Monday, July 23, 2012
Photo: The Dark Knight Rises poster, from its Wikipedia page.
One of the few movies I've ever considered going to the midnight screening for. I didn't end up doing that, but I did see it at noon of the next day. I've been waiting for this since the 500th time I saw The Dark Knight--and I listened to the CD soundtrack of The Dark Knight every day for almost two years. I'm not kidding. Still possibly the best musical score for a movie soundtrack ever made, and a true travesty that it wasn't even nominated for an Academy Award. Anyway, the pacing, the music, the style, the flow, the panache of that film all made it great, so that you could easily look past the fact that when Batman saved Rachel Dawes from the Joker, the Joker was still with Dent and all his company--in Bruce Wayne's penthouse!
So it was with great anticipation that I awaited The Dark Knight Rises. I went into the screening knowing that it couldn't possibly be as perfect as its predecessor--that kind of film comes along once in a director's career, and it did not happen again here. TDKR started off slowly in of itself, but especially compared to the explosive beginning of TDK. And where TDK didn't seem like a long film, because of the constant attack on the senses of the film, but it was long-ish, at two and a half hours. TDKR was two hours and forty-five minutes, just fifteen minutes longer, but it seemed much longer than TDK. And the MUCH slower pace doesn't help that overlong feeling. It honestly drags in a couple of spots, mostly in the beginning. (The second half's pace is much faster.)
Having said that, I don't want to sound like I didn't like TDKR. I did, and a lot, especially the ending, which I believe made the whole film. Whereas TDK was mostly about the Joker and the people of Gotham (the filmmakers said that Batman was the focus, but they were full of it; the Joker, and not just Ledger's performance, was the focus, as was the populace of Gotham itself), TDKR was fully about Batman. Bane is given slight shrift; Catwoman is given even slighter notice, to the extent that you never really know anything about her character at all. As it's Anne Hathaway looking eye-poppingly snazzy in the Catwoman outfit, and even more natural (and frankly awesome) on the Batcycle than Batman was, that's okay. The slight background we're given makes the Catwoman outfit more understandable, if you know what I'm saying.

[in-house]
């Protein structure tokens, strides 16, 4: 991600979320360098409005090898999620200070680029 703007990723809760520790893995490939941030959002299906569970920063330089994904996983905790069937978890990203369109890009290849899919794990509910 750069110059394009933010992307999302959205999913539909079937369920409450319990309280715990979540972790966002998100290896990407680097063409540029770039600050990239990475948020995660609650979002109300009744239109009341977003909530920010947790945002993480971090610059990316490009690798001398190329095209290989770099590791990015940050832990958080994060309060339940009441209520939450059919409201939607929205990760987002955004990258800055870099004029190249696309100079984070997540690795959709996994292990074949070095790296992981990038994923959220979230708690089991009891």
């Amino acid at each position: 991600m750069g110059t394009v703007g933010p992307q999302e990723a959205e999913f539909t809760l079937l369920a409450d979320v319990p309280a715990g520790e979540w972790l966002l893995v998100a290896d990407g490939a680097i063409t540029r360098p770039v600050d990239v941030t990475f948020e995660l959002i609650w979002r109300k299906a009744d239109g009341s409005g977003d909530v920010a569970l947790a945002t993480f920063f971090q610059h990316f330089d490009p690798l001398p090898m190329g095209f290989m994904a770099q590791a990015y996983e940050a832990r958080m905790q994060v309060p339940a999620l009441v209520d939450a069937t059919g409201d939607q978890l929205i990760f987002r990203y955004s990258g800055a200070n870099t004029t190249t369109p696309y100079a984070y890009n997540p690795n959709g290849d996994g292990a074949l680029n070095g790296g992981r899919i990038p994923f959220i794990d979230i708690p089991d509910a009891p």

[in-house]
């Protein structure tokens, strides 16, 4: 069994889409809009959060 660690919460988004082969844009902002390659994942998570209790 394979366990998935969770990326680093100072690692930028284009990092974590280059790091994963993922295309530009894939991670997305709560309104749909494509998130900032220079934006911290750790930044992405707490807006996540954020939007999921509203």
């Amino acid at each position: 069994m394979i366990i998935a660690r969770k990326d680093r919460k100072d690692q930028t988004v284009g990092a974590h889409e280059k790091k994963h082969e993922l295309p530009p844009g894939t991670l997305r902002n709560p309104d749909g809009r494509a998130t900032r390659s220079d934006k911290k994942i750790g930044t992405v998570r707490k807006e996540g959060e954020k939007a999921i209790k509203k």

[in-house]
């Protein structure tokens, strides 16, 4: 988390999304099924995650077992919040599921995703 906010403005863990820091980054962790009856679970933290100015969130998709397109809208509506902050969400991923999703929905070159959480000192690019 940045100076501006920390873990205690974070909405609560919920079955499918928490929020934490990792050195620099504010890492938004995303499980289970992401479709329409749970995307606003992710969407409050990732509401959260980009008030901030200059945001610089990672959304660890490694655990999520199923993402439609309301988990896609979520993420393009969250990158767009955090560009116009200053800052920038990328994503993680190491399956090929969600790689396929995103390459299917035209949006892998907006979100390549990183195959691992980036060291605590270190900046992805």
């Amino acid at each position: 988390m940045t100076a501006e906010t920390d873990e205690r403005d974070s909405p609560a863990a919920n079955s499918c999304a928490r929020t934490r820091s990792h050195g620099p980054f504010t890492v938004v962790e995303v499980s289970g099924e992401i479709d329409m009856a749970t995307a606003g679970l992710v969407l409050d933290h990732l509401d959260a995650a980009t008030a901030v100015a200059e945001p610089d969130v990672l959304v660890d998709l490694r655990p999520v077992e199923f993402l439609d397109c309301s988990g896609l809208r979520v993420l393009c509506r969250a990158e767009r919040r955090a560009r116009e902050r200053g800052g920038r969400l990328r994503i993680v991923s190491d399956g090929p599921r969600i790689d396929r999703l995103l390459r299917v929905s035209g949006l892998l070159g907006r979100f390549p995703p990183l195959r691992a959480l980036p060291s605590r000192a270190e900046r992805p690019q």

Nope, here it's all about Bruce Wayne (more him than Batman) and Alfred, too. Speaking of Alfred, look for Michael Caine to get some consideration for Best Supporting Actor here. His scenes are by far the most effective in the film, and his part of the ending makes everything just right. In truth, the ending makes a good film into an almost-great film. I won't give too much away, but the ending provides an obvious open-door for a sequel (Nolan couldn't close the door all the way, even if he is leaving the room for good) as the Bat signal gets fixed (i.e., Call me if you need me). But the viewer also understands that any message sent to Batman may be long unanswered, if the call is returned at all. The signal might go up, but Batman, not being Superman, might not see it from where he is at the end. But, if so, that's okay; there's someone still in Gotham who'll pick up the phone.
More concerned about character and ending than about action, TDKR doesn't try to super-impress you with one awesome action scene after another as TDK did--though your eyes will pop when the Batcycle has to turn around; and there really aren't any surprises here, either, even with the "surprise" at the near-end that even a half-astute viewer would've seen coming from several miles away. It's as if Christopher Nolan purposely tried to do something different; having impressed everyone with the mind-boggling pace and action in the second one, how could he better himself here? He couldn't, and knew it, and probably wouldn't have wanted to, anyway. If the first film was about how it all began, the last is about how it all should end.
It's very fitting, and very good. What else were you hoping for? As the last film of the trilogy, you wonder where someone else besides Nolan could go with it. Nowhere, is my guess, despite the open door. Maybe another re-boot, but I hope not. If Nolan and Bale don't make a fourth one together (and both said they won't), I don't want another one made for a long while.
After all, what else is there to say? This one concludes possibly the best film trilogy ever. Only The Lord of the Rings comes close.